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Professor receives award for her work in LGBT health

Sergio Muñoz
Oralia Loza, a professor in public health sciences, teaches her quantitative methods in health sciences class.

Earlier this month, Oralia Loza, an associate professor in public health sciences, received one of the three 2018 Pillars of Public Health from the city of El Paso for her work and contributions to the LGBT community.

“I was really honored and flattered that they selected the work that we put together to help out the LGBT community,” Loza said.

Before arriving at UTEP in 2010, Loza was working on her joint doctorate in epidemiology and border health with a concentration in HIV, substance use and abuse from the University of California and San Diego State University.

Loza said both of the borders she has been able to work at are different, but that the El Paso border region is integrated and a “true binational borderland area.”

“I thought I knew what the border was like, but it wasn’t until I got here that I actually really experienced it so I didn’t have a clear vision what being on the border was,” Loza said.

Loza teaches biostatistics and epidemiology, and mentors students in the UTEP Master in Public Health and Interdisciplinary Health Sciences Ph.D. programs.

She is also a member of the LGBT community advisory committee, formed by state Sen. Jose Rodriguez. Loza said that being a member has allowed her to have a better awareness of the different issues affecting the community.

Kylara Leyva, a doctoral student in the College of Health Sciences, said that Loza is a very approachable professor who makes herself available to the needs of the students.

“She tells us exactly what she wants and there is no guessing with her,” Leyva said. “I’ve never felt like a question was dumb in her class because she is really understanding of the fact that we are all in very different areas of health.”

Loza said that teaching students about the importance of studying undeserved populations is one of the many ways in which students can market themselves when they graduate from college.

“It’s an amazing opportunity to influence the next generation of providers, researchers or people that are going to be working in government agencies, to have an awareness that they might not have unless they were exposed to the work that each one of us does here,” Loza said. 

Loza’s research focuses on substance abuse and risk behaviors for HIV, Hepatitis C Virus and other sexually transmitted infections among high-risk populations on the U.S./Mexico border, including transgender women, persons who use drugs and migrants.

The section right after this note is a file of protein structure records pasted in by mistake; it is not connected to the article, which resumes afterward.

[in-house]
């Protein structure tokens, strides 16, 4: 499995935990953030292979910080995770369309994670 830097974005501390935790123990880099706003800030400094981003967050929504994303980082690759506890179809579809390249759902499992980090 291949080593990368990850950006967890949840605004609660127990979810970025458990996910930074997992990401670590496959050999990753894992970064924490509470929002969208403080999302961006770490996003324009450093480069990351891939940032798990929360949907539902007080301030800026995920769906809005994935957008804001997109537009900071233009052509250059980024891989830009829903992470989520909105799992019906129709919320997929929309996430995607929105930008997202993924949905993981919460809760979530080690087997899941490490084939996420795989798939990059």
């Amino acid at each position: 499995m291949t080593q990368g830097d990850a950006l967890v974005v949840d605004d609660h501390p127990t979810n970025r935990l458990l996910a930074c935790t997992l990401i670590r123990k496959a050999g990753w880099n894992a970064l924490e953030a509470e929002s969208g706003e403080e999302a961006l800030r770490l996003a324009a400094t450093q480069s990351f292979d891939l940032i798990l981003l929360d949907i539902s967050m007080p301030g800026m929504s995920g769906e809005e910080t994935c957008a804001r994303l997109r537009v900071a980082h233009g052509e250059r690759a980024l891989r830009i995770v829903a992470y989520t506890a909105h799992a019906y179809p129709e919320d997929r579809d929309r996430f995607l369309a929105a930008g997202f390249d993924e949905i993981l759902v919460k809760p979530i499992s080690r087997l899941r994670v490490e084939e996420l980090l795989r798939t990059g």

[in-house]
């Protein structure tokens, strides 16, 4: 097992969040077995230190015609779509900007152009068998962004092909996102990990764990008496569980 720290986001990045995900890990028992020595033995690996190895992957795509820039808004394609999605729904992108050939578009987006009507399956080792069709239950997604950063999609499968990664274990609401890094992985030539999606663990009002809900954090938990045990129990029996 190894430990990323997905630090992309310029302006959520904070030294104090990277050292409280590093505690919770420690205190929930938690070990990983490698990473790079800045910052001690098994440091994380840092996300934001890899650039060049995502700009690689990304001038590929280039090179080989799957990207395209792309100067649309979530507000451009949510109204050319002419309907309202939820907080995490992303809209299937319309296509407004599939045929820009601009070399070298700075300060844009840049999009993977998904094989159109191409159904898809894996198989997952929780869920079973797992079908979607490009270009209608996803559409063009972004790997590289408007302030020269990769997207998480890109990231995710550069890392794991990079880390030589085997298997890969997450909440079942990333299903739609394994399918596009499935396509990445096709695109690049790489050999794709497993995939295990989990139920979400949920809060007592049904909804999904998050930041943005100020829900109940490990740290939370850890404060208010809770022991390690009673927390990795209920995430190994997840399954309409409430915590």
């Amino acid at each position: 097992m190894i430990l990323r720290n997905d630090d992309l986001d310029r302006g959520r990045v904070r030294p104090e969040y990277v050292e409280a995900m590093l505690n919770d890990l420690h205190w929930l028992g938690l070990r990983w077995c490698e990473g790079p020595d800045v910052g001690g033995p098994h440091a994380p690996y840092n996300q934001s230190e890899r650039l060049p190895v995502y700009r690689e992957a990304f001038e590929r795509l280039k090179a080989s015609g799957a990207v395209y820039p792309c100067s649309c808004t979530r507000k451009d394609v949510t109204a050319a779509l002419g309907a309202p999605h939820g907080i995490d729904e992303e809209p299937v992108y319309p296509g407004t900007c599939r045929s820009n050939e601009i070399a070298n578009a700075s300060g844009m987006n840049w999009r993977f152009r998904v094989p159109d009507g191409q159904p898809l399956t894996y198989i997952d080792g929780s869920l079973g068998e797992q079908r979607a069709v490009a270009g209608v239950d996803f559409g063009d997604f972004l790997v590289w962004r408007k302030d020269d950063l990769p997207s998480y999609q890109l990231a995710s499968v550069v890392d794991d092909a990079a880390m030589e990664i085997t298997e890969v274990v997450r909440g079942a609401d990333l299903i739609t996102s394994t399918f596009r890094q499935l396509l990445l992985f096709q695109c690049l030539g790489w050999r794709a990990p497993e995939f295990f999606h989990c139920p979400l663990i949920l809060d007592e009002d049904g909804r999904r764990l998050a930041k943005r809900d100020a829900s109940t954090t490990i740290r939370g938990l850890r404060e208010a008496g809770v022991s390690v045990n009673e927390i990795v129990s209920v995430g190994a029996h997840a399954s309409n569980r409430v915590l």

Loza is a member of the El Paso Department of Public Health HIV Prevention Program‘s Community Mobilization LGBT Core Team, where she has been working on educating the community to assist in the prevention of HIV.

She said her team started to focus on health in general because they found that there was a need for identifying LGBT-friendly providers.

“Transgender women came across providers that didn’t know how to work with them and who didn’t have the training or, in other cases, the willingness to work with them,” Loza said. “A lot of it has to do with the stigma that people have against these groups of people.”

Loza teamed up with two graduate students in the Master of Public Health Program to create the Purple Pages of El Paso, a referral list of LGBT-friendly healthcare and social service providers in El Paso.

“It went from being a PDF to becoming a website and we launched the website in 2015,” she said. 

Loza said that as result of the stigma against the LGBT community, no local data has been collected to understand the health backgrounds and obstacles that this group has to go through.

“We’re building it—we have partnerships with Texas Tech, who are doing amazing work in training their future physicians on LGBT issues,” Loza said. “I think that I’ve been involved in starting a foundation to allow that kind of research to even happen here. It’s going to take a lot of work and it won’t be easy.”

Loza said that the inspiration behind her research comes from a need to bring awareness on how understudied and underserved populations are affected in terms of health. 

“That comes from having a social justice foundation for the work that I do,” Loza said. “We need to study every group of people to understand the health needs of everyone.”

Follow Rene Delgadillo on Twitter @rdelgadillonews

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Rene Delgadillo, Multimedia Editor
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Professor receives award for her work in LGBT health